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Title:Environmental differences in the microbiome and exposure to the emerging fungal pathogen, Emydomyces testavorans, in conservation rearing and release programs for the western pond turtle (Actinemys marmorata)
Author(s):Hazemi, Monique S.
Advisor(s):Kent, Angela D
Department / Program:Natural Res & Env Sci
Discipline:Natural Res & Env Sciences
Degree Granting Institution:University of Illinois at Urbana-Champaign
Subject(s):western pond turtle
emydomyces testavorans
headstart program
managed care
shell disease
Abstract:Artificial animal environments, such as human-managed conservation rearing programs, represent an extreme change in lifestyle for many animal species that may be accompanied by unintended alterations to host microbiota and immune function. It is unknown if the management practices of built environments (e.g., disinfection, simplified substrates, full water changes) induce shifts to dysbiotic environmental and host-associated microbiomes that are susceptible to infection. We investigated the effect of the microbial rearing environment on shaping the microbiome structure, hematology, and shell health of free-ranging and managed-care Western Pond Turtle (Actinemys marmorata) populations. This (critically) imperiled turtle species participates in conservation rearing and release, or “headstart” (HS), programs to help mitigate population threats. Despite decades of successful recovery efforts, an apparently severe shell disease associated with a newly described fungus (Emydomyces testavorans) has been discovered and may be threatening the conservation gains of this species. Habitat and host-associated turtle microbiomes were examined across free-ranging populations that included both wild and HS-reared turtle, and among hatchlings reared in HS programs under conventional management with stringent hygiene practices and less intensive biofiltration management. Our findings indicated that managed-care systems generally exhibited reduced microbial species richness and altered microbial community structure relative to native systems. Less stringent habitat management (i.e., less microbial disturbance) within the HS program shifted the fungal microbiome of hatchling turtles toward those of disease-free animals and reduced their exposure to Emydomyces testavorans. This research provides support for the positive health potential of incorporating the microbiome into existing species conservation efforts, as well as improves our understanding of the ecology of an emerging pathogen and disease that pose a significant challenge to decades of successful species recovery efforts. Enhancing habitat management practices through the cultivation of robust microbiomes will enable these animals, and conservation programs overall, to have the greatest chance to overcome threats to species recovery.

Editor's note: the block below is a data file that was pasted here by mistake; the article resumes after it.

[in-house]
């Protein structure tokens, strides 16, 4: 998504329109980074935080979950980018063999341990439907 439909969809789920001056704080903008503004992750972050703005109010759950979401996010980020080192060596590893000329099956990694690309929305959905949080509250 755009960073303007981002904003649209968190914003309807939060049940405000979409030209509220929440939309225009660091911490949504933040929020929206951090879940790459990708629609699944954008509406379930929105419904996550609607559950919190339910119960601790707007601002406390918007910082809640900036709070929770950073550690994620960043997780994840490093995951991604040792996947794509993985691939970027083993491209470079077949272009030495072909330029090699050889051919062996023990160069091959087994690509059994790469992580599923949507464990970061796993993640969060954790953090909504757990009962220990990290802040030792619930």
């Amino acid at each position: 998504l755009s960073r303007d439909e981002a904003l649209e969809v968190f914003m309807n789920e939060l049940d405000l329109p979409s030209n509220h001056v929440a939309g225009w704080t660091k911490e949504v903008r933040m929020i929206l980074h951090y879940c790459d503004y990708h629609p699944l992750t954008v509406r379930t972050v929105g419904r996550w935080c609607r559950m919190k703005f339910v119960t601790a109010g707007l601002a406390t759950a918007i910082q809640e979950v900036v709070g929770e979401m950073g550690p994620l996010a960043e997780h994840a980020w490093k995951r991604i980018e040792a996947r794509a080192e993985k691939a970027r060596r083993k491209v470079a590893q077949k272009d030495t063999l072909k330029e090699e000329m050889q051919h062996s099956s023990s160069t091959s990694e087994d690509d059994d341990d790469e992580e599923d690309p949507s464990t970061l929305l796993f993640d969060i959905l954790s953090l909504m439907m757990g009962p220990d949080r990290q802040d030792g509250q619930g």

Issue Date:2020-04-16
Rights Information:Copyright 2020 Monique Hazemi
Date Available in IDEALS:2020-10-07
Date Deposited:2020-08

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